Fund increases weighting in Europe and Asia, as higher interest rates in UK and US leave consumers unwilling to spend
With the UK and the US economies heading for a slowdown, the CF Miton Special Situations fund is favouring cash, Europe and Asia.
The product, co-managed by Tom McGrath and Martin Gray of MitonOptimal Asset Management, has achieved strong results with a 19% return over the past 12 months. McGrath believes the secret to this success is using a top-down approach and then choosing quality funds.
When looking at regions, McGrath continues to err on the side of caution when it comes to the UK and the US.
He explains: "In these markets higher interest rates in the UK (4.75%) and the US (5.25%) have left consumers unwilling to spend. Although house prices are strong, the consumer can no longer re-borrow because of higher costs.
"Because they no longer spend money on goods and services, the economies will slow."
To hedge his bets against a slowdown in the UK market, McGrath has invested in the Close AllBlue fund of hedge funds, managed by Blue Crest Capital Management.
"This vehicle provides the portfolio with protection through diversification because it is invested in several different asset classes," he says. "By having returns that are not correlated to each other, the product will help protect the fund from volatile market conditions."
McGrath is also holding cash, having opted for this strategy earlier in the year to ride out any further volatility in global markets, following the downturn in May.
"There is uncertainty about how long the downturn will last," he adds. "Although it is probably not the start of something more unpleasant, it has been driven by global inflationary concerns. It is probably better to stay in cash until the situation becomes clearer."
By comparison, one area McGrath is positive on is Europe. He says the region is not as economically mature as the UK and US and therefore offers a number of opportunities.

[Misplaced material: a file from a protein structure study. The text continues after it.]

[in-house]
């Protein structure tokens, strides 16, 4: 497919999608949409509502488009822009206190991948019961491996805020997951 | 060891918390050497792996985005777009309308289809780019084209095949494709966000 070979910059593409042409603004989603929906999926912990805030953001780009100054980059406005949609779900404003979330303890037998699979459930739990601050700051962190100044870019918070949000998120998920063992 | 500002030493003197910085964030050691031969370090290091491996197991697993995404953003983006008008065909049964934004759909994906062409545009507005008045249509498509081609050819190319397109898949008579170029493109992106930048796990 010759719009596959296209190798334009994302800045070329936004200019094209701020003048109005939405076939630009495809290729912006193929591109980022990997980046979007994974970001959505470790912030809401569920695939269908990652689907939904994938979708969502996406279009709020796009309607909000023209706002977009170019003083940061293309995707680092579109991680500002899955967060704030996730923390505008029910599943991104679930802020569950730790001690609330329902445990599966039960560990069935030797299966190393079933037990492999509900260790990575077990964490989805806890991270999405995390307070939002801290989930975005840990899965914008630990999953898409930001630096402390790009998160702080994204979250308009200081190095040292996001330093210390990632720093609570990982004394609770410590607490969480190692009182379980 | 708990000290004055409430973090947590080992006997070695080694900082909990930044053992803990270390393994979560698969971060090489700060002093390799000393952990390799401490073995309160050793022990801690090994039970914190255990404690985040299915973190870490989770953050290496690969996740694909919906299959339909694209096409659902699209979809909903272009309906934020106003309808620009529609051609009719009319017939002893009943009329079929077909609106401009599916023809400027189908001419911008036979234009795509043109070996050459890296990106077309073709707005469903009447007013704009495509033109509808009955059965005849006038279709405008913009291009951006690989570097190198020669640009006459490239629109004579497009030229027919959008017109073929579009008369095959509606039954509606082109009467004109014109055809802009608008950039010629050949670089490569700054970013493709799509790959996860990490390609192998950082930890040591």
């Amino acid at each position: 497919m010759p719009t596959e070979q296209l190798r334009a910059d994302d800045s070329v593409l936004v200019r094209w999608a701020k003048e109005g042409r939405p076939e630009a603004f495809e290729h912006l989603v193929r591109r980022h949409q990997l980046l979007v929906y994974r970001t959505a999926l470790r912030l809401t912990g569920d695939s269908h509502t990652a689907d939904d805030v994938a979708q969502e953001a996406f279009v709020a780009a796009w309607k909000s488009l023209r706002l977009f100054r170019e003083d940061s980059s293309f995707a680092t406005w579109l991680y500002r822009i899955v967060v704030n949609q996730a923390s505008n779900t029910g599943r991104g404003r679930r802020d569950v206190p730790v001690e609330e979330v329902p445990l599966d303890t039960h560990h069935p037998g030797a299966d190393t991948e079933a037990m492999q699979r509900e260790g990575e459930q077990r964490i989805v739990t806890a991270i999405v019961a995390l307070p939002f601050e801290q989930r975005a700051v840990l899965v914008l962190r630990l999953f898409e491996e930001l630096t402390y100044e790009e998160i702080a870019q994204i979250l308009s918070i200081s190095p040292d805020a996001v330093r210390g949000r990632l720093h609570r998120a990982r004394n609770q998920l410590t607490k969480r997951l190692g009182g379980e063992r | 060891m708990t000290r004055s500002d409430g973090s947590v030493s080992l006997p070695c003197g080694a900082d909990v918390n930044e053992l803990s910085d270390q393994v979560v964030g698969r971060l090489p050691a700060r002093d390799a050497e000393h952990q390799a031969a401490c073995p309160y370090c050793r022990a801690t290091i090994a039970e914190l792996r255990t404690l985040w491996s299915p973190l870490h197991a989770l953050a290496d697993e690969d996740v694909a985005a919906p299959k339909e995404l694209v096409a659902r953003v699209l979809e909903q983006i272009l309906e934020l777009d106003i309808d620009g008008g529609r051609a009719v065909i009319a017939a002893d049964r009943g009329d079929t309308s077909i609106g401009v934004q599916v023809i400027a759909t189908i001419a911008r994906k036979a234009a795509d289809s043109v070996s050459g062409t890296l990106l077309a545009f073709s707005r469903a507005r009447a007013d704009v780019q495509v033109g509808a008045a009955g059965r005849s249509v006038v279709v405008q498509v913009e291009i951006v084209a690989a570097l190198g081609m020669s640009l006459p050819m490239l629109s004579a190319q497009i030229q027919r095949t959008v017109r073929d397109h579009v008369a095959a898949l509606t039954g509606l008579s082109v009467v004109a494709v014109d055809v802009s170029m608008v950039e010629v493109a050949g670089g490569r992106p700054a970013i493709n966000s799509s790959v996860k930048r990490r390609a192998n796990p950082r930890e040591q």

"As a result of companies cutting costs, corporate profitability has now improved and companies are beginning to re-hire staff," he says.
On the back of this, McGrath continues to increase the fund's weighting in the region. Furthermore, some company dividends pay around 4.6% compared to bonds at 4%. It is for this reason, he is considering investing in the Resolution Europe Income and the Zenith European Income funds, which specialise in high dividend yielding companies.
"Elsewhere around the world, the Far East is looking good because there is more growth and less debt in Asia compared with more developed societies," he says.
"Companies are now shareholder friendly, corporate governance is improving and they look to be positioned to capture long-term growth in the region."
According to McGrath, Japan offers the most potential in the region as it emerges from deflation. Corporate profits have been improving and consumers are beginning to spend money again. Funds expected to do well in this environment, predicts McGrath, include Thames River Japan, Legg Mason Japan and CF Morant Wright.
"In China, the A-Share Chinese exchange is providing the fund with diversity because it does not perform in line with other stock markets," says McGrath.
"Managers have to apply to trade on the exchange, which can be complicated and lengthy. If they sell out of this market, it may be a difficult process to get back in and managers will not sell unless it is necessary."
Consequently, McGrath has invested in the Martin Currie China A Shares fund. Its local team understands the domestic market and speaks Mandarin.
He also considers Australia as another positive addition to the Asia story. He explains: "The region is rich in natural resources and has had good returns on the back of the commodities boom.
"In particular, gold has become an important theme in the portfolio because it is a hedge against a falling dollar and inflation. It is also an insurance against terrorist activity because the commodity performs well when geopolitical tensions increase."
McGrath has invested in the Luxembourg-domiciled Merrill Lynch Gold & General portfolio, which has a 16.8% weighting in Australia. He is also considering investing in a fund run by Perth-based natural resources specialist Oceanic Asset Management, which he believes is positioned to capture any gains from a booming commodity market.
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